Deploying Apps on Kubernetes Clusters


In a previous article we deployed a Kubernetes Cluster with one master and one worker node. Kubernetes clusters are mainly about two things; Nodes and Pods. Pods are the containerized applications that you want to deploy on the cluster and nodes are the individual compute servers responsible for either managing the cluster or running the apps. To make matters simpler, we start with a stateless application and introduce various concepts like labels and selectors which are used to bind pods with each other.

There are other important concepts like replica sets, services and deployments all of which we shall be learning in this article.

Traditional app deployment

If you look at the traditional approach to deploy a web app, scalability is something you would have to consider before starting out. If you need a database separate from your web front-end, you are better off doing it right now rather than doing it later. Do you plan on running more than one web app? Better configure a Reverse Proxy server beforehand.

With Kubernetes the approach has shifted. Deployment can be done with current needs in mind and can later be scale as your business grows. Containerization allows you to segregate essential components of your web services, even when they are running on a single node. Later when you scale horizontally (which means you add more servers to your environment) you simply need to spin up more containers, and Kubernetes will schedule it on appropriate nodes for you.  Reverse proxy? Kubernetes services would come in to solve that problem.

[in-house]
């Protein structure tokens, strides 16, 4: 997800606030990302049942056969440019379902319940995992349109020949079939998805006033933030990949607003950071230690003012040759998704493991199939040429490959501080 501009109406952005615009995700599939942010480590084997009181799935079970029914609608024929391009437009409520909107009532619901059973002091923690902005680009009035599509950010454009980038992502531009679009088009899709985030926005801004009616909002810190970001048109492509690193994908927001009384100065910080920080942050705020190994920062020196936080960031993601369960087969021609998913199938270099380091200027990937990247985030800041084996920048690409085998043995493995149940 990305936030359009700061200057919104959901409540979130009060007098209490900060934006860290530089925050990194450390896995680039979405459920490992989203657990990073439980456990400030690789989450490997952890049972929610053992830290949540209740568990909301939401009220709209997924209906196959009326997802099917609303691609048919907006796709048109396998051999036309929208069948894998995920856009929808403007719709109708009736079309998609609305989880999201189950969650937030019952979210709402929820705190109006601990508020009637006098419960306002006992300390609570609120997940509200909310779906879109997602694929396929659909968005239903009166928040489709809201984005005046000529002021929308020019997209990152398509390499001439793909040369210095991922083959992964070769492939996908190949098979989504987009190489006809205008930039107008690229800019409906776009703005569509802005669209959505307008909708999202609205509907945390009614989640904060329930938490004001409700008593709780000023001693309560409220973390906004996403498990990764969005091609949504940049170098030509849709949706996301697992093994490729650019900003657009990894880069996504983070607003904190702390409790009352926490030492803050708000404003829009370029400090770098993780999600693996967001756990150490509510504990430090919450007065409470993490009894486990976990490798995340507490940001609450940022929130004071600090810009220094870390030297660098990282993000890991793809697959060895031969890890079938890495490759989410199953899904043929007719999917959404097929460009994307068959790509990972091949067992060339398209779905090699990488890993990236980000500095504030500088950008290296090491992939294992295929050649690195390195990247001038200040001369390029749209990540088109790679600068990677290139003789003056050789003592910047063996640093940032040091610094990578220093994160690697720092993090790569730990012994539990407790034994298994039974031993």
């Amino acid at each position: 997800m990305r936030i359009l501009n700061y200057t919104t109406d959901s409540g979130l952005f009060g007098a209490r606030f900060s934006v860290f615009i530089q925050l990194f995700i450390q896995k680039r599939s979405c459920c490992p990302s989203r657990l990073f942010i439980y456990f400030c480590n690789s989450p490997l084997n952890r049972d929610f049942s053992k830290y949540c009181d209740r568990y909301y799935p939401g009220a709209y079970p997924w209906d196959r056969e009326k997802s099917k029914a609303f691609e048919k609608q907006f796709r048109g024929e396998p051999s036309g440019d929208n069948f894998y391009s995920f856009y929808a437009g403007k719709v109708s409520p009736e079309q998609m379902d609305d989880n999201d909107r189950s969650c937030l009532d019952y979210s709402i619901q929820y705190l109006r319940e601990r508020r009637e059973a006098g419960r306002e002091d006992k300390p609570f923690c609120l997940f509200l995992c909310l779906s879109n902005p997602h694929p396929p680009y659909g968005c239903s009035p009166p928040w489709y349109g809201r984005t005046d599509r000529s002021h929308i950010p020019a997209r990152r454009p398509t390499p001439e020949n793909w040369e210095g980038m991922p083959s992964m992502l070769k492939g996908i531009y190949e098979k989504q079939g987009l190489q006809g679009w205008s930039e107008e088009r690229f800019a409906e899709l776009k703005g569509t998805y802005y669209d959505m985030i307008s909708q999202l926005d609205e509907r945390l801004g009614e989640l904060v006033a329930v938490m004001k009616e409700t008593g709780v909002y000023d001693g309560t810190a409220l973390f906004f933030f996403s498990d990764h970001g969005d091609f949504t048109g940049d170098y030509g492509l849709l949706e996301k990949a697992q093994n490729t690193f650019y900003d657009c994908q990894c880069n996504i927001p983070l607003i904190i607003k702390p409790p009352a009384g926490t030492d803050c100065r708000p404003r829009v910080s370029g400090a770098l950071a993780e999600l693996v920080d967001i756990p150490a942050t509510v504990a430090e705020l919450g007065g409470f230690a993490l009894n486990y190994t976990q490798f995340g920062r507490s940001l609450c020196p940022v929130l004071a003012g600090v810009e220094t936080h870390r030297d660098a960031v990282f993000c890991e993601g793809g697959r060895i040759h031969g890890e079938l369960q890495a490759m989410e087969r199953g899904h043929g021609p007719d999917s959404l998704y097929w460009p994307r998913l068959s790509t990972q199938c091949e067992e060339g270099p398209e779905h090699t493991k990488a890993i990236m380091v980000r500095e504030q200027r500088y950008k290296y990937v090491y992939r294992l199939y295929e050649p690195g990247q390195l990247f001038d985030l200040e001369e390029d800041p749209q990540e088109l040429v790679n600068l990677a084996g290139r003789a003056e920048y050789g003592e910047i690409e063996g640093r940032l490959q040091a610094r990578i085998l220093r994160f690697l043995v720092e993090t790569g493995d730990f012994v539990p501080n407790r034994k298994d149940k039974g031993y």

As a first step, let’s spin up a pod. To do that we would need a YAML file defining various attributes of the pod.

apiVersion: v1
: Pod
: nginx
– name
: nginx
: nginx:1.7.9
– containerPort
: 80

Add the contents above in a pod.yaml file and save it. Looking at the text above, you can see that the kind of resource we are creating is a pod. We named it nginx, and the image is nginx:1.7.9 which, by default, means Kubernetes will fetch the appropriate nginx image from Docker hub’s publicly available images.

In large scale organizations, K8 is often configured to point at a private registry from which it can pull the appropriate container images.

Now to start the pod run:

$kubectl create –f pod.yaml

You can’t access the pod from outside the cluster. It is not exposed yet, and it only exists as a solitary pod. To ensure that it is indeed deployed, run:

$kubectl get pods

To get rid of the pod named nginx, run the command:

$kubectl delete pod nginx


Getting just one functioning pod is not the point of Kubernetes, what we would want, ideally, is multiple replicas of a pod, often scheduled on different nodes so if one or more nodes fail, the rest of the pods will still be there to take up the additional workload.

Moreover, from a development standpoint we would need to have some way of rolling out pods with a newer version of the software and making the older pods dormant. In case, there’s an issue with the newer pod we can roll back by bringing back older pods and deleting the failed version. Deployments allow us to do that.